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Chemrisk analysts looked at data on asbestos exposure, particularly among insulators, pipefitters, boilermakers, masons, welders, sheet-metal workers, millwrights, electricians, abatement workers, and others. Insulators appeared to be the most heavily exposed workers, with average workplace air concentrations ranging from 2 to 10 fibers per cubic centimeter during the 60s and early 70s. After workplace practices improved in the 70s, exposure levels declined in the US, except perhaps during ripout activities or the spraying of asbestos in enclosed spaces or onboard ships.

A British study published in 2007 found the microtubule inhibitor vinflunine had encouraging results in trial treatment of mesothelioma patients. An earlier study in France found that vinflunine has angiogenic properties and can decrease the motility of endothelial cells. Scientists are already interested in vinflunine for treatment of bladder and other forms of cancer. Vinflunine is a derivative of vinorelbine, modified by synthetic chemistry. Vinorelbine has been used for years for treatment of breast cancer and non-small cell lung cancer. Cancer Research UK concluded that vinflunine is worth further investigating for mesothelioma.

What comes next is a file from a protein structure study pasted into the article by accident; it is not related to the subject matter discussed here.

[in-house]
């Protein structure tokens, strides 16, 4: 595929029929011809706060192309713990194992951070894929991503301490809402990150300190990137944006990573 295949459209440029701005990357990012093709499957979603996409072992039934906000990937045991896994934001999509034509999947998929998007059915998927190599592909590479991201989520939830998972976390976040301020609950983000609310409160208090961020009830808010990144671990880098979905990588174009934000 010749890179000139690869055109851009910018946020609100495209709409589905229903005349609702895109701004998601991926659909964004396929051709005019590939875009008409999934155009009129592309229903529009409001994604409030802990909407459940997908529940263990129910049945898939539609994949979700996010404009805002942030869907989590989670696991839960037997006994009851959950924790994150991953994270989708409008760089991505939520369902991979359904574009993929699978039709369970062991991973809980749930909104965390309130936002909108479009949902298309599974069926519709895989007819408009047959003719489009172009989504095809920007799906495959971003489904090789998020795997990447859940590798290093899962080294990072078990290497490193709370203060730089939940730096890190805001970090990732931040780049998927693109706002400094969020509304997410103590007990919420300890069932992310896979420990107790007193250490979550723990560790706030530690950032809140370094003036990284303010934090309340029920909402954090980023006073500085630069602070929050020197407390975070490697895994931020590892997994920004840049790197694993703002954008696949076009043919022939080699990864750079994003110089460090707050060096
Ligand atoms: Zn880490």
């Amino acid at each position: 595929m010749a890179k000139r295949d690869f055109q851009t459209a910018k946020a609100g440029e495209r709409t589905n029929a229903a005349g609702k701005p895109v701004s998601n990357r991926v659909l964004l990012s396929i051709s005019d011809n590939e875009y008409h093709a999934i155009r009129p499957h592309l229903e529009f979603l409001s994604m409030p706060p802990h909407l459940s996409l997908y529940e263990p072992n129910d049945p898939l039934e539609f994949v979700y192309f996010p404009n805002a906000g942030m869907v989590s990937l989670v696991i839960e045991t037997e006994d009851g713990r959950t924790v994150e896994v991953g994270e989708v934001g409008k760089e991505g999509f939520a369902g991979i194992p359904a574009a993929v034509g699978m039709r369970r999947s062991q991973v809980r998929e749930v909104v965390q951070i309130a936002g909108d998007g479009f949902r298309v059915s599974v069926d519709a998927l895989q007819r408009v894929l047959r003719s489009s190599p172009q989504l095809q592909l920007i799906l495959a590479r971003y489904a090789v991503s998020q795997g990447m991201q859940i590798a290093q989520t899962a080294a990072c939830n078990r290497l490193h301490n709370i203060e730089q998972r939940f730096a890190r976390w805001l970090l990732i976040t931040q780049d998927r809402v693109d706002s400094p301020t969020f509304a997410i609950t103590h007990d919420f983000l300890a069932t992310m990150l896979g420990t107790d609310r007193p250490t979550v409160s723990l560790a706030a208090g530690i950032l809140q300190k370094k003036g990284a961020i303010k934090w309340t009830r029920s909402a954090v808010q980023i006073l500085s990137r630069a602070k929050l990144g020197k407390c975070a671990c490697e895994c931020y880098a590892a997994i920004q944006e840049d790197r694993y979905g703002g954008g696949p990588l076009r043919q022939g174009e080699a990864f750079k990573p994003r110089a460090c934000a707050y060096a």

An Italian study looked at the methods to assess tumors in mesothelioma. Computed tomography is used for other cancers, but the geometry of the torso and mesothelioma tumor makes CT difficult to use. The authors conclude PET is a more effective assessment.

Researchers at the Cancer Research Center of Hawaii published a paper in which they discuss the recent progress in the understanding of the pathogenesis of mesothelioma and the process of mineral fiber carcinogenesis. In a related area, doctors at Memorial Sloan-Kettering Cancer Center looked at prognostic indicators for malignant mesothelioma and found that in addition to tumor histology and pathologic stage, asbestos exposure, smoking, and gender also had a correlation with survival.